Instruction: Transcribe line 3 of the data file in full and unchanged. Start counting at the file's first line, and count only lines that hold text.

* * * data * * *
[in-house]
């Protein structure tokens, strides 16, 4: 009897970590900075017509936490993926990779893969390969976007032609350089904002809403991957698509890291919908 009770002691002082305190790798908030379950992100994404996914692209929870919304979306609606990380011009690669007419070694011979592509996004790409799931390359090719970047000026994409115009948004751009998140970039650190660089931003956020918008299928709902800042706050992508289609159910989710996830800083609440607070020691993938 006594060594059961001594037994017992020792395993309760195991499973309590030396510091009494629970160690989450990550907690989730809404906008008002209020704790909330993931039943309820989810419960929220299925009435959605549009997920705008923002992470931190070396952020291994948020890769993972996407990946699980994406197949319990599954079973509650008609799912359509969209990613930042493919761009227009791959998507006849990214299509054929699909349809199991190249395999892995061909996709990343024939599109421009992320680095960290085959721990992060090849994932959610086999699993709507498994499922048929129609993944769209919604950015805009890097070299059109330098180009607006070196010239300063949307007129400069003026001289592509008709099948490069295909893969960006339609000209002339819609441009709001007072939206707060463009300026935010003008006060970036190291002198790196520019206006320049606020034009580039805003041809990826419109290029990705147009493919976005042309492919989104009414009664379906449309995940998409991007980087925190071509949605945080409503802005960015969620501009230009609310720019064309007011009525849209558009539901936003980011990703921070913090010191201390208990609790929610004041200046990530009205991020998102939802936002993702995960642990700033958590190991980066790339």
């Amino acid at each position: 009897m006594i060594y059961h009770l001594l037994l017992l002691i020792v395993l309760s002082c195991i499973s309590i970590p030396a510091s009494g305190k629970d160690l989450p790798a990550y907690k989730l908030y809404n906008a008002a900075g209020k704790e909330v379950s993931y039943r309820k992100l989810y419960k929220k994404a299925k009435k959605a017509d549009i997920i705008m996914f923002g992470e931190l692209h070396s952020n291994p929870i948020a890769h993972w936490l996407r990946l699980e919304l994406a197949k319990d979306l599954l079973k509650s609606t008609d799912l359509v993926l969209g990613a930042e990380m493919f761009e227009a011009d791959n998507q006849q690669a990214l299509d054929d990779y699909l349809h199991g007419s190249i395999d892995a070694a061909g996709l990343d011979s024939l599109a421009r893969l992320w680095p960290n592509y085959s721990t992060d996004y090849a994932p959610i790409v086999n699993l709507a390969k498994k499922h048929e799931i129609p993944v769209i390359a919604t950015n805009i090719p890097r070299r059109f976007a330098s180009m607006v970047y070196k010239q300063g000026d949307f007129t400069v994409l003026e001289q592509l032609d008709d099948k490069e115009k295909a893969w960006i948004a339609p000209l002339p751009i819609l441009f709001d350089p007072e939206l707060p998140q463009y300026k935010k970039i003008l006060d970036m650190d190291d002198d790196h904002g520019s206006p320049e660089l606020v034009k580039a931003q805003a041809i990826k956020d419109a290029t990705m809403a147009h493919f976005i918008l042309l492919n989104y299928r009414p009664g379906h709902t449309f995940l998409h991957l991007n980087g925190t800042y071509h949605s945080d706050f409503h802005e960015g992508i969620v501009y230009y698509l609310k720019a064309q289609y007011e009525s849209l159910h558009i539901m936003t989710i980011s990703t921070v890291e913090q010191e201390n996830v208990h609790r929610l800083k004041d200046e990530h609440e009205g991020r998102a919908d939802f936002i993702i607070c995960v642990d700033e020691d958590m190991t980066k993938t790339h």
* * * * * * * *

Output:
């Amino acid at each position: 009897m006594i060594y059961h009770l001594l037994l017992l002691i020792v395993l309760s002082c195991i499973s309590i970590p030396a510091s009494g305190k629970d160690l989450p790798a990550y907690k989730l908030y809404n906008a008002a900075g209020k704790e909330v379950s993931y039943r309820k992100l989810y419960k929220k994404a299925k009435k959605a017509d549009i997920i705008m996914f923002g992470e931190l692209h070396s952020n291994p929870i948020a890769h993972w936490l996407r990946l699980e919304l994406a197949k319990d979306l599954l079973k509650s609606t008609d799912l359509v993926l969209g990613a930042e990380m493919f761009e227009a011009d791959n998507q006849q690669a990214l299509d054929d990779y699909l349809h199991g007419s190249i395999d892995a070694a061909g996709l990343d011979s024939l599109a421009r893969l992320w680095p960290n592509y085959s721990t992060d996004y090849a994932p959610i790409v086999n699993l709507a390969k498994k499922h048929e799931i129609p993944v769209i390359a919604t950015n805009i090719p890097r070299r059109f976007a330098s180009m607006v970047y070196k010239q300063g000026d949307f007129t400069v994409l003026e001289q592509l032609d008709d099948k490069e115009k295909a893969w960006i948004a339609p000209l002339p751009i819609l441009f709001d350089p007072e939206l707060p998140q463009y300026k935010k970039i003008l006060d970036m650190d190291d002198d790196h904002g520019s206006p320049e660089l606020v034009k580039a931003q805003a041809i990826k956020d419109a290029t990705m809403a147009h493919f976005i918008l042309l492919n989104y299928r009414p009664g379906h709902t449309f995940l998409h991957l991007n980087g925190t800042y071509h949605s945080d706050f409503h802005e960015g992508i969620v501009y230009y698509l609310k720019a064309q289609y007011e009525s849209l159910h558009i539901m936003t989710i980011s990703t921070v890291e913090q010191e201390n996830v208990h609790r929610l800083k004041d200046e990530h609440e009205g991020r998102a919908d939802f936002i993702i607070c995960v642990d700033e020691d958590m190991t980066k993938t790339h």